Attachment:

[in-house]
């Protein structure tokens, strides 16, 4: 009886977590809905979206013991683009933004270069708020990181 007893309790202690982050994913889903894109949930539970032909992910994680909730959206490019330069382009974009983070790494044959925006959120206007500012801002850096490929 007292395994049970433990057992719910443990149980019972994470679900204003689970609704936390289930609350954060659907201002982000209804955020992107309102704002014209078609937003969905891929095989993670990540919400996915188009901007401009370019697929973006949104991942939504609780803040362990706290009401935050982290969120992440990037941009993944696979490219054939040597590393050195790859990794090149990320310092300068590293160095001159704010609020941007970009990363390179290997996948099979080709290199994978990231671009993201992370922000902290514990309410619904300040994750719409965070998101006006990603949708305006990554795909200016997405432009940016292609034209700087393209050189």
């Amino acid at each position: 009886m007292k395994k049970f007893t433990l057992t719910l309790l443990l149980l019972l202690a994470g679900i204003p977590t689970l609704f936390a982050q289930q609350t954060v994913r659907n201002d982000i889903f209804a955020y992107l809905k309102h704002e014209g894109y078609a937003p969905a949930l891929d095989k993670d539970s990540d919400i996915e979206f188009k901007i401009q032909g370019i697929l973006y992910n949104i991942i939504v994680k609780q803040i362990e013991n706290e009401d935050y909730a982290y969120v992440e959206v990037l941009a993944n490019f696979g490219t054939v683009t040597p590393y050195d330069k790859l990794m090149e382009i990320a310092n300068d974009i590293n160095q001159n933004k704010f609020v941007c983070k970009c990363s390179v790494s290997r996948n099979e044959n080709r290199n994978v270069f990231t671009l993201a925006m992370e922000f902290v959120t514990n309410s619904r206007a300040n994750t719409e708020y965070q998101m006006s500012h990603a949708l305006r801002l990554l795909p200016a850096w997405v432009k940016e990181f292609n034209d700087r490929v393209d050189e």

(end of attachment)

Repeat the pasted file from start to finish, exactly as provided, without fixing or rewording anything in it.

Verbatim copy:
[in-house]
């Protein structure tokens, strides 16, 4: 009886977590809905979206013991683009933004270069708020990181 007893309790202690982050994913889903894109949930539970032909992910994680909730959206490019330069382009974009983070790494044959925006959120206007500012801002850096490929 007292395994049970433990057992719910443990149980019972994470679900204003689970609704936390289930609350954060659907201002982000209804955020992107309102704002014209078609937003969905891929095989993670990540919400996915188009901007401009370019697929973006949104991942939504609780803040362990706290009401935050982290969120992440990037941009993944696979490219054939040597590393050195790859990794090149990320310092300068590293160095001159704010609020941007970009990363390179290997996948099979080709290199994978990231671009993201992370922000902290514990309410619904300040994750719409965070998101006006990603949708305006990554795909200016997405432009940016292609034209700087393209050189």
């Amino acid at each position: 009886m007292k395994k049970f007893t433990l057992t719910l309790l443990l149980l019972l202690a994470g679900i204003p977590t689970l609704f936390a982050q289930q609350t954060v994913r659907n201002d982000i889903f209804a955020y992107l809905k309102h704002e014209g894109y078609a937003p969905a949930l891929d095989k993670d539970s990540d919400i996915e979206f188009k901007i401009q032909g370019i697929l973006y992910n949104i991942i939504v994680k609780q803040i362990e013991n706290e009401d935050y909730a982290y969120v992440e959206v990037l941009a993944n490019f696979g490219t054939v683009t040597p590393y050195d330069k790859l990794m090149e382009i990320a310092n300068d974009i590293n160095q001159n933004k704010f609020v941007c983070k970009c990363s390179v790494s290997r996948n099979e044959n080709r290199n994978v270069f990231t671009l993201a925006m992370e922000f902290v959120t514990n309410s619904r206007a300040n994750t719409e708020y965070q998101m006006s500012h990603a949708l305006r801002l990554l795909p200016a850096w997405v432009k940016e990181f292609n034209d700087r490929v393209d050189e």